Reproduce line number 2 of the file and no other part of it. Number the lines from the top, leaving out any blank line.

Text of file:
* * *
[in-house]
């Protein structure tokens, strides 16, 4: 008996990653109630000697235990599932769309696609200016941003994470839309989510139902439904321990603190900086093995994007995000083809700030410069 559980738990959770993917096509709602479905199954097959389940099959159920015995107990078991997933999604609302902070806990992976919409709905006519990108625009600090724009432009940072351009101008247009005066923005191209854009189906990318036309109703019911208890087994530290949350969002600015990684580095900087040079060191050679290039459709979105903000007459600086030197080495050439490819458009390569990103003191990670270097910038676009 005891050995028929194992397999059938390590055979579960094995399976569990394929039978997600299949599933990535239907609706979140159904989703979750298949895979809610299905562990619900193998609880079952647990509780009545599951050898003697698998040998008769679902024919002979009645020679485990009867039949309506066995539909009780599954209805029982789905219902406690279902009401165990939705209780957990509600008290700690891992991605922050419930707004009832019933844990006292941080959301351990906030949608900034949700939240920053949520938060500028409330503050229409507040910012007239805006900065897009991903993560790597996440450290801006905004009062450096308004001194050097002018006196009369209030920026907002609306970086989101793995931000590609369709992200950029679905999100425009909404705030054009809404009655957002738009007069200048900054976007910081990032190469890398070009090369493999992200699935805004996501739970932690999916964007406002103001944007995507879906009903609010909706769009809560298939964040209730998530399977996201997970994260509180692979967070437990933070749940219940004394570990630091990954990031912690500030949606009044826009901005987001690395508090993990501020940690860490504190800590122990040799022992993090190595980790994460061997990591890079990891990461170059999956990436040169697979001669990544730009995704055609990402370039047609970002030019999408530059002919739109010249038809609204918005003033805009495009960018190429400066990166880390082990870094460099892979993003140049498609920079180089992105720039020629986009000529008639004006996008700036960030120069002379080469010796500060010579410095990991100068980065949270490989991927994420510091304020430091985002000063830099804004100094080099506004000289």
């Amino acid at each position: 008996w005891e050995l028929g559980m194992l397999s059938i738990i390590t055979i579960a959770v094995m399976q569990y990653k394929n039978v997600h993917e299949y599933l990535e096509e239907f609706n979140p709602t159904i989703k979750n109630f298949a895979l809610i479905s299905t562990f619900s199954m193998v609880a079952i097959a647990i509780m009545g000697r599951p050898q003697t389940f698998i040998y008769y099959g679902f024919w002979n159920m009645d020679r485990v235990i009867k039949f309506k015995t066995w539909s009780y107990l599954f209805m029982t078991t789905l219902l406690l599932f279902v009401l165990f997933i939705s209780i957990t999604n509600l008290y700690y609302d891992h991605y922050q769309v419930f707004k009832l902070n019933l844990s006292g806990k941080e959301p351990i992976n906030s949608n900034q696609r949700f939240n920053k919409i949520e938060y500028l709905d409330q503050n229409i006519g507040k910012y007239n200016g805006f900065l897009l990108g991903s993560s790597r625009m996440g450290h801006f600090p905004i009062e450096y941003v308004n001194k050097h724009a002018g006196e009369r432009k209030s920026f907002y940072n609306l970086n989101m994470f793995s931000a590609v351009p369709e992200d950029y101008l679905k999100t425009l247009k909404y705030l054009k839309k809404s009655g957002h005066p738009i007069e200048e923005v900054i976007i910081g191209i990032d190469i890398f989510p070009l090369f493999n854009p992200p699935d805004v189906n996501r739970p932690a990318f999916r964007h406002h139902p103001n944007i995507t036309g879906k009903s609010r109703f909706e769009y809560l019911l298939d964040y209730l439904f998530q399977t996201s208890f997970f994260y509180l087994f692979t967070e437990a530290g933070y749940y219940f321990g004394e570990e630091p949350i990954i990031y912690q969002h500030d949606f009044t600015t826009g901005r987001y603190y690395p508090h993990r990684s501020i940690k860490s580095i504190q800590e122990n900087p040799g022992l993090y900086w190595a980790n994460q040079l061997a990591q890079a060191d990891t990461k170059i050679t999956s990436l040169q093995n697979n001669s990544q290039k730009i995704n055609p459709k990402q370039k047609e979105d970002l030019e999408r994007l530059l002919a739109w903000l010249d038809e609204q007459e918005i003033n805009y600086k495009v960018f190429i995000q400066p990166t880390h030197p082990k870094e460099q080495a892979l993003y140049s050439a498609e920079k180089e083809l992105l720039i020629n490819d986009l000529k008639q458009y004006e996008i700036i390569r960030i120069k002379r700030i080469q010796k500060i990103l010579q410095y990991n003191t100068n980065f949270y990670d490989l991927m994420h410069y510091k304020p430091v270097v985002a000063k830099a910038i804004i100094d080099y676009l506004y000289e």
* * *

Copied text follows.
């Protein structure tokens, strides 16, 4: 008996990653109630000697235990599932769309696609200016941003994470839309989510139902439904321990603190900086093995994007995000083809700030410069 559980738990959770993917096509709602479905199954097959389940099959159920015995107990078991997933999604609302902070806990992976919409709905006519990108625009600090724009432009940072351009101008247009005066923005191209854009189906990318036309109703019911208890087994530290949350969002600015990684580095900087040079060191050679290039459709979105903000007459600086030197080495050439490819458009390569990103003191990670270097910038676009 005891050995028929194992397999059938390590055979579960094995399976569990394929039978997600299949599933990535239907609706979140159904989703979750298949895979809610299905562990619900193998609880079952647990509780009545599951050898003697698998040998008769679902024919002979009645020679485990009867039949309506066995539909009780599954209805029982789905219902406690279902009401165990939705209780957990509600008290700690891992991605922050419930707004009832019933844990006292941080959301351990906030949608900034949700939240920053949520938060500028409330503050229409507040910012007239805006900065897009991903993560790597996440450290801006905004009062450096308004001194050097002018006196009369209030920026907002609306970086989101793995931000590609369709992200950029679905999100425009909404705030054009809404009655957002738009007069200048900054976007910081990032190469890398070009090369493999992200699935805004996501739970932690999916964007406002103001944007995507879906009903609010909706769009809560298939964040209730998530399977996201997970994260509180692979967070437990933070749940219940004394570990630091990954990031912690500030949606009044826009901005987001690395508090993990501020940690860490504190800590122990040799022992993090190595980790994460061997990591890079990891990461170059999956990436040169697979001669990544730009995704055609990402370039047609970002030019999408530059002919739109010249038809609204918005003033805009495009960018190429400066990166880390082990870094460099892979993003140049498609920079180089992105720039020629986009000529008639004006996008700036960030120069002379080469010796500060010579410095990991100068980065949270490989991927994420510091304020430091985002000063830099804004100094080099506004000289």